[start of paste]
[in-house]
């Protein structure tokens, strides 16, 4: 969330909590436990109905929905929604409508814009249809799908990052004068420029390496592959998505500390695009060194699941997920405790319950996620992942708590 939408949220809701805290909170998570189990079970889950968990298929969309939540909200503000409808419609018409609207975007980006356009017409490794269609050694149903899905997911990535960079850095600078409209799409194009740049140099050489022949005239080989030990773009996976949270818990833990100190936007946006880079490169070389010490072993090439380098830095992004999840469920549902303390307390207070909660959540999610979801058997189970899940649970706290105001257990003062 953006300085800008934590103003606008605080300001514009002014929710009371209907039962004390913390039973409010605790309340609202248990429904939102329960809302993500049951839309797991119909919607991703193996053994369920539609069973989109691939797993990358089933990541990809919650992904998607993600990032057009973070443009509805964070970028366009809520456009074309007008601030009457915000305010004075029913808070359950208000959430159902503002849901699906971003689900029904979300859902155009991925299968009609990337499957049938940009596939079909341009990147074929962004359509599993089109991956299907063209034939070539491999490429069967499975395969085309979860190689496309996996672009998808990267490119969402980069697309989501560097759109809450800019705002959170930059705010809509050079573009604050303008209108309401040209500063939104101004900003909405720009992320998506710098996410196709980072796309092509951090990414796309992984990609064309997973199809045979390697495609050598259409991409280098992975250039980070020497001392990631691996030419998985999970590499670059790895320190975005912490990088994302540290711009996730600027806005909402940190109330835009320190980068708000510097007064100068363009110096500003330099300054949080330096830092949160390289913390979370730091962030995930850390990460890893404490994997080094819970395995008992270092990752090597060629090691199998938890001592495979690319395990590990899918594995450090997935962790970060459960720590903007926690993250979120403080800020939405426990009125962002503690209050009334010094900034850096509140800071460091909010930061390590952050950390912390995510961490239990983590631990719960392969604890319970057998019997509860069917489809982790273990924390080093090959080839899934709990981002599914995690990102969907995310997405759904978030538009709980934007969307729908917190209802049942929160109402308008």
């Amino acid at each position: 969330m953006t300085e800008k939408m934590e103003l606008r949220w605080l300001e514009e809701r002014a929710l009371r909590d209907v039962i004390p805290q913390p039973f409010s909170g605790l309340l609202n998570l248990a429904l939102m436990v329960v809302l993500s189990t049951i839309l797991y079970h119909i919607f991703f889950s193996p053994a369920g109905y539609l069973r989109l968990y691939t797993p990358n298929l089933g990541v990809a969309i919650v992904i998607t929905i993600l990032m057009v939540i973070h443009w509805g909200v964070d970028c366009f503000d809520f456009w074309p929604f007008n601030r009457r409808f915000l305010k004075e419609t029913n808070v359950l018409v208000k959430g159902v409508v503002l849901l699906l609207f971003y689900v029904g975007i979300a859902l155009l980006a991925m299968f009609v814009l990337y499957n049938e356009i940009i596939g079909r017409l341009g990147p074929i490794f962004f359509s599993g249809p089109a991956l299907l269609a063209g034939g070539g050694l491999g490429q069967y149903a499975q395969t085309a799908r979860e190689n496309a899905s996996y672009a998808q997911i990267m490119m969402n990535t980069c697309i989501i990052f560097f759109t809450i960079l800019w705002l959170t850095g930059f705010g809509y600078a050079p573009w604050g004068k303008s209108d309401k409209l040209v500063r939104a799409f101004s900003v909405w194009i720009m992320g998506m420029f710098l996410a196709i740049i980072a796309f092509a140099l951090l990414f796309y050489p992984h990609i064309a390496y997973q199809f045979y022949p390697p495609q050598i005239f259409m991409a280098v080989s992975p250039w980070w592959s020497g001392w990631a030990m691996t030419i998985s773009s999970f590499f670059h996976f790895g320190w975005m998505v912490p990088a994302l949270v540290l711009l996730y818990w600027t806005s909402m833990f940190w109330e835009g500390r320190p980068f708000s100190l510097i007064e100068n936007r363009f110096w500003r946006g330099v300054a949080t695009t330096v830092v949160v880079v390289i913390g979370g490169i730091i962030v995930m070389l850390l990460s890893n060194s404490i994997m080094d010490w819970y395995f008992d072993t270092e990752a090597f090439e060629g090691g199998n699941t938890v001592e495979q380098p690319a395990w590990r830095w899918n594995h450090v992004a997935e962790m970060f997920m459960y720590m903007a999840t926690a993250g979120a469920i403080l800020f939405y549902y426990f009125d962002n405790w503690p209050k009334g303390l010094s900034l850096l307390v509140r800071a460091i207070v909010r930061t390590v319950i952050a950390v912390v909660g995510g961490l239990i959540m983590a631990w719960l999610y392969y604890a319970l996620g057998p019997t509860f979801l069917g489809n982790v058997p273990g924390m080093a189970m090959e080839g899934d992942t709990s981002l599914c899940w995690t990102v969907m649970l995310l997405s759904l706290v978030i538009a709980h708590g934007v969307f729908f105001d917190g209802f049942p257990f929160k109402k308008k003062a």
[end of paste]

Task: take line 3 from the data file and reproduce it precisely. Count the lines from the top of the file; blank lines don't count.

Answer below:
């Amino acid at each position: 969330m953006t300085e800008k939408m934590e103003l606008r949220w605080l300001e514009e809701r002014a929710l009371r909590d209907v039962i004390p805290q913390p039973f409010s909170g605790l309340l609202n998570l248990a429904l939102m436990v329960v809302l993500s189990t049951i839309l797991y079970h119909i919607f991703f889950s193996p053994a369920g109905y539609l069973r989109l968990y691939t797993p990358n298929l089933g990541v990809a969309i919650v992904i998607t929905i993600l990032m057009v939540i973070h443009w509805g909200v964070d970028c366009f503000d809520f456009w074309p929604f007008n601030r009457r409808f915000l305010k004075e419609t029913n808070v359950l018409v208000k959430g159902v409508v503002l849901l699906l609207f971003y689900v029904g975007i979300a859902l155009l980006a991925m299968f009609v814009l990337y499957n049938e356009i940009i596939g079909r017409l341009g990147p074929i490794f962004f359509s599993g249809p089109a991956l299907l269609a063209g034939g070539g050694l491999g490429q069967y149903a499975q395969t085309a799908r979860e190689n496309a899905s996996y672009a998808q997911i990267m490119m969402n990535t980069c697309i989501i990052f560097f759109t809450i960079l800019w705002l959170t850095g930059f705010g809509y600078a050079p573009w604050g004068k303008s209108d309401k409209l040209v500063r939104a799409f101004s900003v909405w194009i720009m992320g998506m420029f710098l996410a196709i740049i980072a796309f092509a140099l951090l990414f796309y050489p992984h990609i064309a390496y997973q199809f045979y022949p390697p495609q050598i005239f259409m991409a280098v080989s992975p250039w980070w592959s020497g001392w990631a030990m691996t030419i998985s773009s999970f590499f670059h996976f790895g320190w975005m998505v912490p990088a994302l949270v540290l711009l996730y818990w600027t806005s909402m833990f940190w109330e835009g500390r320190p980068f708000s100190l510097i007064e100068n936007r363009f110096w500003r946006g330099v300054a949080t695009t330096v830092v949160v880079v390289i913390g979370g490169i730091i962030v995930m070389l850390l990460s890893n060194s404490i994997m080094d010490w819970y395995f008992d072993t270092e990752a090597f090439e060629g090691g199998n699941t938890v001592e495979q380098p690319a395990w590990r830095w899918n594995h450090v992004a997935e962790m970060f997920m459960y720590m903007a999840t926690a993250g979120a469920i403080l800020f939405y549902y426990f009125d962002n405790w503690p209050k009334g303390l010094s900034l850096l307390v509140r800071a460091i207070v909010r930061t390590v319950i952050a950390v912390v909660g995510g961490l239990i959540m983590a631990w719960l999610y392969y604890a319970l996620g057998p019997t509860f979801l069917g489809n982790v058997p273990g924390m080093a189970m090959e080839g899934d992942t709990s981002l599914c899940w995690t990102v969907m649970l995310l997405s759904l706290v978030i538009a709980h708590g934007v969307f729908f105001d917190g209802f049942p257990f929160k109402k308008k003062a």